doctorate. In 1928 he was appointed president of the Spanish Royal Academy of Sciences. He also
was an honorary member of the Geneva Society of Physics and Natural History.

On March 17, 2007, the Institute of Electrical and Electronics Engineers (IEEE), the world's largest
technical professional organization for the advancement of technology, recognized Torres’ Telekine
with an IEEE Milestone in Electrical Engineering and Computing. He was the first Spanish citizen to
be honored in this way. The dedication was held at the Technical University of Madrid in, its aptly,
named Torres Quevedo Museum.

Spain has issued two stamps to commemorate Torres y Quevedo: in 1955 a stamp was issued
featuring his portrait and a 1983 stamp shows his famous Niagara Falls cableway.


Part 1

1. When was Leonardo Torres Quevedo born?

2. What was his father’s job?
3. Who was the person who introduced young Leonardo into science?
4. Where did he study engineering? When did he enroll at university?
5. What was his first job after graduating in engineering?
6. In 1876 he went on an extensive trip through Europe. Why do you think he went on that trip?
What do you think he expected to discover in that trip?
7. Why did he renounce to his job at the railway company? What did he do after resigning? Do you
think that it was a wise decision?
8. What was his first really important invention?
9. The first funicular built by Torres Quevedo was pulled by ______________________ but later
funiculars were driven by _______________________. The funiculars were able to transport
___________________ and _____________________.
10. Where did he install his first cableway for public service?
11. Which was his most renamed funicular? Where was it installed? How many years did it work?
12. Torres Quevedo developed a very special dirigible or airship. What kind of internal structure did
he invent?
13. During World War I Torres Quevedo’s dirigibles were used by French and British armies, what
company bought the patent? What was the name of these dirigibles after Torres sold the patent?
14. What was the technology Torres used to develop his remote-control device?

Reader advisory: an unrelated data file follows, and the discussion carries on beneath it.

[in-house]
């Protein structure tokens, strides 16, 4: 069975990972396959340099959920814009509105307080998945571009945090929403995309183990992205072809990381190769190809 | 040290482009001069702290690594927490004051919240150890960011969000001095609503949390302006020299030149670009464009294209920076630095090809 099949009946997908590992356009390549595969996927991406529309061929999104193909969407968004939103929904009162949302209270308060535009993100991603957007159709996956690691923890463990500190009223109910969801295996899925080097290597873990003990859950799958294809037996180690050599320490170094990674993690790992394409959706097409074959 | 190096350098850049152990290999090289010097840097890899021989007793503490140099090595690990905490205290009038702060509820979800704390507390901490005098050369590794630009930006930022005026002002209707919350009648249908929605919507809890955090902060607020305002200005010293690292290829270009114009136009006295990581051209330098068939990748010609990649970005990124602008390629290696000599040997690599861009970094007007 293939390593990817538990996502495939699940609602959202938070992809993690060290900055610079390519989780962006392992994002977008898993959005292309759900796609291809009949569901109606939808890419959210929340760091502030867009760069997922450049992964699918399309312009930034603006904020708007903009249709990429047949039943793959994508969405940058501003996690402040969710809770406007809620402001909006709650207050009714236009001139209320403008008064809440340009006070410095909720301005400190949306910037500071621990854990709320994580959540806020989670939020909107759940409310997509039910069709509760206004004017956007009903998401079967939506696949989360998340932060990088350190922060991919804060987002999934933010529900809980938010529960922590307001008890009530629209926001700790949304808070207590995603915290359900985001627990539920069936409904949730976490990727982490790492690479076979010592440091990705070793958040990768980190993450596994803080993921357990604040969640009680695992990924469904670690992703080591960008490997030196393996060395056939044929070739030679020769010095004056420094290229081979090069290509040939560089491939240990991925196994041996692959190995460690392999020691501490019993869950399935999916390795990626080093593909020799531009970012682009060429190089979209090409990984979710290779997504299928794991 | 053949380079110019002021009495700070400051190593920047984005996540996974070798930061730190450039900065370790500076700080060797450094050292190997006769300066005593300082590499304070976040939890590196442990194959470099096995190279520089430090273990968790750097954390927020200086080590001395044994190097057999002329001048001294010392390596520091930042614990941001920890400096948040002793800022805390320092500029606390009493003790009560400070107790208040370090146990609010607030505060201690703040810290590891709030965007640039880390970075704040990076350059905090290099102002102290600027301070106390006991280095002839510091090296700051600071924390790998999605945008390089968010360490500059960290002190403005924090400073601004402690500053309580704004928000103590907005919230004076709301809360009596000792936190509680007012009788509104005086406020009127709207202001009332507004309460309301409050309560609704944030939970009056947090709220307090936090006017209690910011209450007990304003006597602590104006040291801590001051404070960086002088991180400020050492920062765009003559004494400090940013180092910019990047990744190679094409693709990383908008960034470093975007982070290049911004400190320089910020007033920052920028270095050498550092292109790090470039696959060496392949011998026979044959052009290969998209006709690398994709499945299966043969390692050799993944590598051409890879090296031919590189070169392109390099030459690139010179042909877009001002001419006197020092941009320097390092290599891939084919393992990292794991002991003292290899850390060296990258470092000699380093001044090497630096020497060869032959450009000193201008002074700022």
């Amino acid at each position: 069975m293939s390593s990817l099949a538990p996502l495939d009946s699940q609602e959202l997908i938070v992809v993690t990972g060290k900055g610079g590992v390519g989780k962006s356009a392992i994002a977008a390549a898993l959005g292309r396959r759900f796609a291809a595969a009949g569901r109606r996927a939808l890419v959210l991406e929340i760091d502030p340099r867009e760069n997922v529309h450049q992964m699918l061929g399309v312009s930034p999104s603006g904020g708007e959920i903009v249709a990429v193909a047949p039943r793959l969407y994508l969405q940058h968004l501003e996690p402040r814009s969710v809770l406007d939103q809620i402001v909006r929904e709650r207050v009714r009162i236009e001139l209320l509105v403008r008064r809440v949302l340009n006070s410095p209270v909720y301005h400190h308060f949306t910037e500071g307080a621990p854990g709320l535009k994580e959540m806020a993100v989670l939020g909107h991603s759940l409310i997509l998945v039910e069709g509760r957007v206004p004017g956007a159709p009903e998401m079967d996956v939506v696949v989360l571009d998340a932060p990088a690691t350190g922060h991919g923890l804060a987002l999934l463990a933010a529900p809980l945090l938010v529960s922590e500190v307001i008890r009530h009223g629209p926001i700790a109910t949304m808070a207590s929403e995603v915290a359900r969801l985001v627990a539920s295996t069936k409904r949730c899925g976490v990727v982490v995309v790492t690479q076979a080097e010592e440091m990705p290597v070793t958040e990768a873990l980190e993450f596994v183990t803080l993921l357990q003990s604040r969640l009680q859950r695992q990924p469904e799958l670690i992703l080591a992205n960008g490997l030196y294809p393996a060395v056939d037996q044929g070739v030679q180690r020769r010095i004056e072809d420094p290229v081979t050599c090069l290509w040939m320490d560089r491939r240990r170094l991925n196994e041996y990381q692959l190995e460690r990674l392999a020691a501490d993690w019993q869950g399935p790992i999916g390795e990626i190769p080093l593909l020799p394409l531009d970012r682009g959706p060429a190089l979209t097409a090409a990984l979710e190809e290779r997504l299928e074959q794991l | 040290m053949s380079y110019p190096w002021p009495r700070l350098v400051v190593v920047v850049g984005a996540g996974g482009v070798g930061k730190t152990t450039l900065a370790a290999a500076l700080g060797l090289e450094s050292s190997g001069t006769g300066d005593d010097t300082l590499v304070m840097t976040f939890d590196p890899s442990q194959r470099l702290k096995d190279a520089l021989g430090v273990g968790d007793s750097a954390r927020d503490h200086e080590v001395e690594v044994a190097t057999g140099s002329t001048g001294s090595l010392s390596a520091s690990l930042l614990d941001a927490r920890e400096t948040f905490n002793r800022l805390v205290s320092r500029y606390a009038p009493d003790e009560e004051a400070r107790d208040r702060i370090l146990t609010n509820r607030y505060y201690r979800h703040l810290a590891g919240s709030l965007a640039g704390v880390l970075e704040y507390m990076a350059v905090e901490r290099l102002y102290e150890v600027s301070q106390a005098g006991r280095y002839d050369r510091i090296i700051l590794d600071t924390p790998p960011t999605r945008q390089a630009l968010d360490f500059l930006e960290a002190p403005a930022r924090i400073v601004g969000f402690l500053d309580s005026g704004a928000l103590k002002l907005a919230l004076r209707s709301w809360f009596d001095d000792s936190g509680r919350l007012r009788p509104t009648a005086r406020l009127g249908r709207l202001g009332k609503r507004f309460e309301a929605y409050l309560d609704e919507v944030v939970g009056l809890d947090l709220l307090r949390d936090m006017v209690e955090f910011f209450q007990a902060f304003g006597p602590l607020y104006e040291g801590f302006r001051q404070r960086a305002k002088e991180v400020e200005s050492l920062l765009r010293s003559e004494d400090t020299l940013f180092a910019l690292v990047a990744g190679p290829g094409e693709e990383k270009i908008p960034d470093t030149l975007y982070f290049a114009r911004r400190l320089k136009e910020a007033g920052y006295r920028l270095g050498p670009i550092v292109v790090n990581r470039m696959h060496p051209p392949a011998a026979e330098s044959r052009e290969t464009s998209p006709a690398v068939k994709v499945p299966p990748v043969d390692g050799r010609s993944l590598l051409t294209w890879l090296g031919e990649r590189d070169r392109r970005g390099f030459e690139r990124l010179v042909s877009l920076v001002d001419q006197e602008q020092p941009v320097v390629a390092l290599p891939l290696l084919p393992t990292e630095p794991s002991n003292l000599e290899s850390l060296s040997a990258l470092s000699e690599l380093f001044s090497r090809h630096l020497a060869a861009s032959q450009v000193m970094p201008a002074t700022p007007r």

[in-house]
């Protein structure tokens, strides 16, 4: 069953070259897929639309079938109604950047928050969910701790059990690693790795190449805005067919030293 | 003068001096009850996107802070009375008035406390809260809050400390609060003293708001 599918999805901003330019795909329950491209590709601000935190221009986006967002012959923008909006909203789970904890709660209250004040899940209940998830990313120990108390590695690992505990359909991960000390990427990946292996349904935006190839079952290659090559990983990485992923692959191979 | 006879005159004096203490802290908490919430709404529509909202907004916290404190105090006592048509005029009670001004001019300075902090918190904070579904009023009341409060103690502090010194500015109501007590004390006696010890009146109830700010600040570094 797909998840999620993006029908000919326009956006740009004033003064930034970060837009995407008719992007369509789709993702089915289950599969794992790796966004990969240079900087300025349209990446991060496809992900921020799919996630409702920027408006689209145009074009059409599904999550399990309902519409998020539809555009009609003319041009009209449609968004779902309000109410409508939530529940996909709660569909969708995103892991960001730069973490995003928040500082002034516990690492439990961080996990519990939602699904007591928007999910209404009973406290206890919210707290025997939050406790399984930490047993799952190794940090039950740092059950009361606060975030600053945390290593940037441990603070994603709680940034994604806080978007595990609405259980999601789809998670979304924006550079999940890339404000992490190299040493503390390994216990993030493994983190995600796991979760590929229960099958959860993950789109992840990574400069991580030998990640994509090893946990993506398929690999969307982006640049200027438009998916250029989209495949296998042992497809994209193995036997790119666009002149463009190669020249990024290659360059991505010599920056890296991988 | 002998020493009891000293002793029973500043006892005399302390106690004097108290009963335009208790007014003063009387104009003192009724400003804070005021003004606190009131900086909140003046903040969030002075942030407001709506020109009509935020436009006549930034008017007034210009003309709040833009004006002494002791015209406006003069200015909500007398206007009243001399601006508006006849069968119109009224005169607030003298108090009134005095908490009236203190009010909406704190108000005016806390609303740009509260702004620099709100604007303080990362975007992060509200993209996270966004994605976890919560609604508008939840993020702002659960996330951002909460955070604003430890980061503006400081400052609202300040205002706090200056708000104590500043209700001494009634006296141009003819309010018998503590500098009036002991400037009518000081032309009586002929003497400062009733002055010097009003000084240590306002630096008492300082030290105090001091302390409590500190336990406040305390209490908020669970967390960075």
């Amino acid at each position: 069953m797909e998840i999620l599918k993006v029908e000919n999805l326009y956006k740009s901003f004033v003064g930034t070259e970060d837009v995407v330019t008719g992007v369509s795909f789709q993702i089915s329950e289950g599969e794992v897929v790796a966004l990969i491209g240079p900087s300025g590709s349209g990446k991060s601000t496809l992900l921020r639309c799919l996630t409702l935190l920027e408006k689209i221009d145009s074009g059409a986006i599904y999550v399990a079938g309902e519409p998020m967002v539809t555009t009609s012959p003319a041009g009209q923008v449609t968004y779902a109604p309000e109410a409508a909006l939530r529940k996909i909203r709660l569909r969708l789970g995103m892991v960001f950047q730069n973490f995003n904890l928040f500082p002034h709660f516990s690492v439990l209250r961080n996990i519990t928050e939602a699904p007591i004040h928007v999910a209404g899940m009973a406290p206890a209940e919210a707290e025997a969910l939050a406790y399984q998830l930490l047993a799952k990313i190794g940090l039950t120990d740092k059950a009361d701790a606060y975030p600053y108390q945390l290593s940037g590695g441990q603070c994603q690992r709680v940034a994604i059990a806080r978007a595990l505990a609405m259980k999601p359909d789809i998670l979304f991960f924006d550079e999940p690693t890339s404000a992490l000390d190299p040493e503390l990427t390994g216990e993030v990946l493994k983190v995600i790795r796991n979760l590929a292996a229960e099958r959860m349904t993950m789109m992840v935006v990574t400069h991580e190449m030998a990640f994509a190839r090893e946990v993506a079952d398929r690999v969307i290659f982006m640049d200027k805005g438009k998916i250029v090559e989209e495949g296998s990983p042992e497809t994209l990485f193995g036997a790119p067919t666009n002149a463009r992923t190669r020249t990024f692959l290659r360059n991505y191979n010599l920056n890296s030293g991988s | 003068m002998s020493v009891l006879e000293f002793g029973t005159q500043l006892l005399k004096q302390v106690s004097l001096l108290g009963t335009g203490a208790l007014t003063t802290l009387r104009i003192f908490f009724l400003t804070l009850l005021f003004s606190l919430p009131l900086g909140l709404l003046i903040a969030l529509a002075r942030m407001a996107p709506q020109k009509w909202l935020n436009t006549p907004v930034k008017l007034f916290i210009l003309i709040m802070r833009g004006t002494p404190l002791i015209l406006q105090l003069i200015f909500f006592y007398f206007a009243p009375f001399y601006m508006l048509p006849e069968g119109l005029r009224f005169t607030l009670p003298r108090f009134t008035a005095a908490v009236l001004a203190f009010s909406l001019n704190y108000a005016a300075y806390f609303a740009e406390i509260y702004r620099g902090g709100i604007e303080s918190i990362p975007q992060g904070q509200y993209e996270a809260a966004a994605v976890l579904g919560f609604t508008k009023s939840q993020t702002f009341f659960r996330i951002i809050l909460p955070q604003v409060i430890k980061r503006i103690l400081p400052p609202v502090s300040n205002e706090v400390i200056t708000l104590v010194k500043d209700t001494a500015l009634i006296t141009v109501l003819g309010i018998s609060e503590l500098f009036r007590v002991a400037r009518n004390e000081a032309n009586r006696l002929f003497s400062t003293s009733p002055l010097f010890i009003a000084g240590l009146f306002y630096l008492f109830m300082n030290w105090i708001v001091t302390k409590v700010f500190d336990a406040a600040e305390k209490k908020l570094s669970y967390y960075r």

15. In 1903 he patented this device; how did he call it?
16. This remote-control device was related to his dirigibles in a certain way, what was it designed
17. Leonardo Torres Quevedo is also known as father of the modern remote-control technology as
he ___________________the modern remote control _________________________________.
18. What object did he use for the first tests of the Telekine? What operations could he do with the
object by means of the remote-control device? What did he use as a transmitter in this
19. After the successful first’s tests, he tried his remote-control device with another object. What did
he use this time? What distance he was able to cover with this experiment?
20. Why did Torres stop further development of his remote-control device?
Part 2

21. Torres Quevedo basically designed and built two types of calculating machines: analog
______________________ and ___________-______________ calculating machines.
22. What did these machines used as input/output device?
23. Where can be found Torres’ calculating machine today?
24. Torres’ calculating machines are clearly the _______________________ to our modern
25. Who built the first automaton? When was it built? What was the problem with this machine?
26. When did Torres Quevedo built the first real chess-playing automaton?
27. How did the Ajedrecista manage to move the pieces?
28. A later version built by Torres’ son, Gonzalo, used another technology for this purpose, what was
it? How did both machines detect the opponent’s movements?
29. Write a list of the awards Leonardo Torres Quevedo was awarded with.
30. What did the two stamps that Correos Spain issued show on them?
31. When did Leonardo Torres Quevedo die?
32. Write a short paragraph (approx. 150 words) about your personal opinion on Leonardo Torres
Quevedo’s life.